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Positive sentiment from expectations of a favorable election outcome, following a sharp improvement in the CAD/BOP situation and increased capital flows through the swap window of the RBI, has put the Indian rupee on an appreciating bias against the US dollar. While it may be possible for the Indian rupee to move towards 58.0 against the US dollar in the near term, sustaining this strength may be difficult. We revise up our FY2015E average Indian rupee to US dollar rate to 61.0 from 63.0 but do not factor in any sustained structural appreciation bias yet. The RBI is also likely to continue buying FX to shore up its FX reserves to help restrain the appreciation bias.
#1: Essential to build up on the current import cover of 7-8 months
India’s import cover of ~7 months is low compared to long-term average of ~10 months (Exhibit 3). We note that the import cover during 2003-07 at ~14 months was higher than the long-term average. In CY2004-07, with capital flows being strong, the RBI bought Dollars at an average pace of ~US$2.5 bn every month, leading to an increase in FX reserves to US$275 bn from US$100 bn. Currently, FX reserve are at US$294 bn but might not be adequate if the extent of build-up of short-term external debt is also taken into consideration. Recent experience highlights that even small doses of nervousness can have a large contagion effect on EM economies, thereby requiring the RBI to accumulate FX reserves to provide stability to INR. Our BOP estimates indicate that there would be opportunity for the RBI to intervene and build up on the reserves in FY2015, effectively restricting the pace of USD/INR appreciation.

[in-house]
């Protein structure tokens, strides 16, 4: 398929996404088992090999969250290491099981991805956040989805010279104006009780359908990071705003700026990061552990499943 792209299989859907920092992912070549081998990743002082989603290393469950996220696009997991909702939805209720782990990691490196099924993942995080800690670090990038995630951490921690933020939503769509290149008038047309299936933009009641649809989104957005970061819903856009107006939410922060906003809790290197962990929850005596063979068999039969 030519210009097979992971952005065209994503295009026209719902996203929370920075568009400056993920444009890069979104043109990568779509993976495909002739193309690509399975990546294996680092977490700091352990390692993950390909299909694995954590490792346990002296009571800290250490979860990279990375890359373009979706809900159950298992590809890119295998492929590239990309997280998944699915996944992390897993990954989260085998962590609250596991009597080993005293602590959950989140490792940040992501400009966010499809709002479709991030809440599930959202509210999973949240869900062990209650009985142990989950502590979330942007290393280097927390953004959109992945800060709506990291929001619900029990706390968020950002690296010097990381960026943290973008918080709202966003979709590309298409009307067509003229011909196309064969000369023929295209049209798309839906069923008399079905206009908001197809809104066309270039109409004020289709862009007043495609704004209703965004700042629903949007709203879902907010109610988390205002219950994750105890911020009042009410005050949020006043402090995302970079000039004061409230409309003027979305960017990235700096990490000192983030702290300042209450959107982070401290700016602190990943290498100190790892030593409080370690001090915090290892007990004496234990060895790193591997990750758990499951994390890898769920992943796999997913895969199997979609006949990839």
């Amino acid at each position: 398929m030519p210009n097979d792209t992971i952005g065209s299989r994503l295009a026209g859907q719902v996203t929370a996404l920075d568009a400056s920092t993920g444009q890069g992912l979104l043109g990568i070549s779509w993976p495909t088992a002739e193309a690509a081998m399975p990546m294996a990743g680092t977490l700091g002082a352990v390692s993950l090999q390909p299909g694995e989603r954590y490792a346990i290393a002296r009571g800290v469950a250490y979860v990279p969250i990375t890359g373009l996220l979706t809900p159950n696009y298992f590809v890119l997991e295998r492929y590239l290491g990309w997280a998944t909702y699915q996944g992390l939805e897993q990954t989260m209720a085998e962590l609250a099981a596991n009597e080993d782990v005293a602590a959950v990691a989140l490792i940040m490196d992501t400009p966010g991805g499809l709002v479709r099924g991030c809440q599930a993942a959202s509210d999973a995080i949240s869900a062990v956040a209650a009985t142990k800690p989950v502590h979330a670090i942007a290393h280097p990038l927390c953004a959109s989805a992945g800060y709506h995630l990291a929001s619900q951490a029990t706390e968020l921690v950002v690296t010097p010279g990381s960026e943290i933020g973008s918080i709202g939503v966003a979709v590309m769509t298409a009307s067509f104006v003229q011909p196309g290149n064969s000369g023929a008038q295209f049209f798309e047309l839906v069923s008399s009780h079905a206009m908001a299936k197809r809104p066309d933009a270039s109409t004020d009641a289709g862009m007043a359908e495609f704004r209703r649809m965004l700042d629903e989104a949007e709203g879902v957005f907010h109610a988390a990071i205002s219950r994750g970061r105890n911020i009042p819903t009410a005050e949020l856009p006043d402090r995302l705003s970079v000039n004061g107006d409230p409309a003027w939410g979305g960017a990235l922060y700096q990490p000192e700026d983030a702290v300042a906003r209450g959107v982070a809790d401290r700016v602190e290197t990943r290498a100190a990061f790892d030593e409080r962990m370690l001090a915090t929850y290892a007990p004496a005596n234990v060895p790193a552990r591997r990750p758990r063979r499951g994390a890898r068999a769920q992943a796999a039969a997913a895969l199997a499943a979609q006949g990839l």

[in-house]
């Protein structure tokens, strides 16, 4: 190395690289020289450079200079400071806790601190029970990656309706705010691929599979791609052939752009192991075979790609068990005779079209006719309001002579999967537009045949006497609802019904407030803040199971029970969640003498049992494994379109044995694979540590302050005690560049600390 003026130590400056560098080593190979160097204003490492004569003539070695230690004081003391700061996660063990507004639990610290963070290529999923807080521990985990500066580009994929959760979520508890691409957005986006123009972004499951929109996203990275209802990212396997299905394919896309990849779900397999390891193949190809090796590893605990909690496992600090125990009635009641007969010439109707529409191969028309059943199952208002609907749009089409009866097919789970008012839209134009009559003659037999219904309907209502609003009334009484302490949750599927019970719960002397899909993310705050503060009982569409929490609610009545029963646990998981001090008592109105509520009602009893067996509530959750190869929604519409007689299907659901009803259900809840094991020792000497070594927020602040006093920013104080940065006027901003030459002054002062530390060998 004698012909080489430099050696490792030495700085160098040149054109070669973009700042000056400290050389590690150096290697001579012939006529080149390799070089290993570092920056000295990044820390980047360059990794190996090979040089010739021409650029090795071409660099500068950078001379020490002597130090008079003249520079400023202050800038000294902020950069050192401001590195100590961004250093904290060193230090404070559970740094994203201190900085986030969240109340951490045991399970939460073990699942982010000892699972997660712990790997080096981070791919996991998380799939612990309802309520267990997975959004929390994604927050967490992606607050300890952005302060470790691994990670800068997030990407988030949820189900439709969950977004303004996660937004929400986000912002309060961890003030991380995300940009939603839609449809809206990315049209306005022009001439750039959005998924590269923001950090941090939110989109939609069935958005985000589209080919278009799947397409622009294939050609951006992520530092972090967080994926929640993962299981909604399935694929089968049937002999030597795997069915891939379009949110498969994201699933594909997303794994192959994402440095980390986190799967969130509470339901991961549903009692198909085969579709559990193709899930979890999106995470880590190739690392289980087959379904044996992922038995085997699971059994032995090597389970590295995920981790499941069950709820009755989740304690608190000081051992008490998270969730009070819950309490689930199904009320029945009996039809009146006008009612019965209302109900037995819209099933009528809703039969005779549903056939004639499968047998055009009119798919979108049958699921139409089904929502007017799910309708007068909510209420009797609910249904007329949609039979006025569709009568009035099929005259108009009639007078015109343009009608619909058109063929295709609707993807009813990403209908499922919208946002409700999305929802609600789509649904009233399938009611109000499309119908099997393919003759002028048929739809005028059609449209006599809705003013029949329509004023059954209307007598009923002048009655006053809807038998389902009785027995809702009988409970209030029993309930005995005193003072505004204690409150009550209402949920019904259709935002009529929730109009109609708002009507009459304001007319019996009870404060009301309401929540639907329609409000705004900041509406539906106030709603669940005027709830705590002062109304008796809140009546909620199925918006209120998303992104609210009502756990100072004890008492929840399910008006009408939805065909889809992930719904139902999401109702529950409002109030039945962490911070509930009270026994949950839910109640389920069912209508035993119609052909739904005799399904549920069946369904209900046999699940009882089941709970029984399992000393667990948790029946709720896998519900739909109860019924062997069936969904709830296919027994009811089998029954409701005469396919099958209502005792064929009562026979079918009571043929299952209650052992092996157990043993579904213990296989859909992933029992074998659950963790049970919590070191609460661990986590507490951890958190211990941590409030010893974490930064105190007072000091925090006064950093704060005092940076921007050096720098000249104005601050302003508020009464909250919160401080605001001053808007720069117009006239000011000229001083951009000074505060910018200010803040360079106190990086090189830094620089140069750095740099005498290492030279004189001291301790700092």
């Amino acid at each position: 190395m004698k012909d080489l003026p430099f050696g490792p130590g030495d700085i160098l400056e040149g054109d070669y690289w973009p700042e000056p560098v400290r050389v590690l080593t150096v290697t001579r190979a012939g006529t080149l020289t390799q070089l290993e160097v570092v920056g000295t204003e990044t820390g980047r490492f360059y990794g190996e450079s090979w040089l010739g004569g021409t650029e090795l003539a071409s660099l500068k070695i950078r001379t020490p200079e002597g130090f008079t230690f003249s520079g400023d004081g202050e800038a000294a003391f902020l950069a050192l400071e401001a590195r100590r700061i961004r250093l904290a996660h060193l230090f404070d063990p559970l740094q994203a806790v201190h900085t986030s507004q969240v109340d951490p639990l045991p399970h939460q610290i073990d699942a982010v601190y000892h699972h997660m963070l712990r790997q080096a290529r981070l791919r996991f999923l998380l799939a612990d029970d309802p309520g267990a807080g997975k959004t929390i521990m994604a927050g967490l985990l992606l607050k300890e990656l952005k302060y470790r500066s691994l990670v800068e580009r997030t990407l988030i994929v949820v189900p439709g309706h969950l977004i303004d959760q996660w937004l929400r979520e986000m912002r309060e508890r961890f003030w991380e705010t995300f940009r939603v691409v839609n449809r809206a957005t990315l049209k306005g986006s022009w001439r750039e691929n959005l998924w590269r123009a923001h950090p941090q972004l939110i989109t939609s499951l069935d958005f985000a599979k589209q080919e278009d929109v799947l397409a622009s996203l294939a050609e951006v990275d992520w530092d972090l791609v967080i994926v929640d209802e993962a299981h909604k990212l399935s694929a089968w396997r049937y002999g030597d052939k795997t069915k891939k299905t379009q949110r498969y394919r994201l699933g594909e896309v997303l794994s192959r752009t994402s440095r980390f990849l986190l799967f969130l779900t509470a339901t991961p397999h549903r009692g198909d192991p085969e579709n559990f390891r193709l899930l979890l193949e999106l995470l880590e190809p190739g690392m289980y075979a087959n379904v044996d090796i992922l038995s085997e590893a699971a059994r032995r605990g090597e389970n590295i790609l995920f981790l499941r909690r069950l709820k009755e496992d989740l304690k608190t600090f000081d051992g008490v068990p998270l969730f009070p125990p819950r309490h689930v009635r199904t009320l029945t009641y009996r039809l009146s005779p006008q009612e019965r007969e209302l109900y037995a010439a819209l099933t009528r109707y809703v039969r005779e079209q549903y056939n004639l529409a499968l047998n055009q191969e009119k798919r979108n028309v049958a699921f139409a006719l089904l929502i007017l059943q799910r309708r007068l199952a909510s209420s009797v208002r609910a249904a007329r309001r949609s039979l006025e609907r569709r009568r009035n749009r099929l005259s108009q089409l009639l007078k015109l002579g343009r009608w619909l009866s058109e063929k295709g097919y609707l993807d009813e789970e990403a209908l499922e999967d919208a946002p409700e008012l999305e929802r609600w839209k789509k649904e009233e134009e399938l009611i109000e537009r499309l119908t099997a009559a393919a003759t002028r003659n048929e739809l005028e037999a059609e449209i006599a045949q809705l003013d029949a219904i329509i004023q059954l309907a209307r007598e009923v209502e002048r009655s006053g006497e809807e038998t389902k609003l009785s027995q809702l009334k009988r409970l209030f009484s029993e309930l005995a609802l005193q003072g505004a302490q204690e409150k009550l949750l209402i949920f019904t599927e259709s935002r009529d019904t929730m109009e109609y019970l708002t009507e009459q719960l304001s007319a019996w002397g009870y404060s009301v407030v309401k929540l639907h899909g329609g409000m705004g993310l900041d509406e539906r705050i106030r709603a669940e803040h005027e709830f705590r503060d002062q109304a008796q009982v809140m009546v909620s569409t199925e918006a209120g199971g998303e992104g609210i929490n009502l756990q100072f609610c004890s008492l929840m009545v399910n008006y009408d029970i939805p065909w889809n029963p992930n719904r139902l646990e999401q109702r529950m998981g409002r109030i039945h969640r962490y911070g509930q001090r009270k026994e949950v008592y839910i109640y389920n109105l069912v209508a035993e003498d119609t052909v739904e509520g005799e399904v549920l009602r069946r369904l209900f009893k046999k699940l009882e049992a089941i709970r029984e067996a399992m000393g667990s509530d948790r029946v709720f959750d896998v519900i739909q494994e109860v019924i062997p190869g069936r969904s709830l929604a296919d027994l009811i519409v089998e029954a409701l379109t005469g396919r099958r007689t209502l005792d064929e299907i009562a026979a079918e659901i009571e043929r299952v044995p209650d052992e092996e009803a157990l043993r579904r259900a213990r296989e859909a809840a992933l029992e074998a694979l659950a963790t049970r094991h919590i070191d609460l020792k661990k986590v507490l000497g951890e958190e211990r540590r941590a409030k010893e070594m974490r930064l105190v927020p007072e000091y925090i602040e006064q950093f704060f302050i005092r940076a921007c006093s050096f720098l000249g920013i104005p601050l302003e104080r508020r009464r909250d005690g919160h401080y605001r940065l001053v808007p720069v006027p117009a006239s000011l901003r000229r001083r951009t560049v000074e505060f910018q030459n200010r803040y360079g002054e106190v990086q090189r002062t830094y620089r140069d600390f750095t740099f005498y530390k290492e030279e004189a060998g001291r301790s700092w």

#2: ‘Known unknown’ of Fed policy by end-CY2014
Talks of the Federal Reserve taper have been more detrimental (given markets pricing in the event) than the actual taper as far as flows to the EMs are concerned. Assuming that the Federal Reserve continues with US$10 bn taper every month, the asset purchases will end by October. Beyond that, the pace of US recovery will determine the timing of the US policy interest rates moving up. Given Yellen’s press conference after the last policy meeting (and assuming ceteris paribus), risks on EM currencies will likely emerge once the interest rate hike expectations are back (likely in 3QFY15). This will also be much after the election phase in India when (hopefully) markets will focus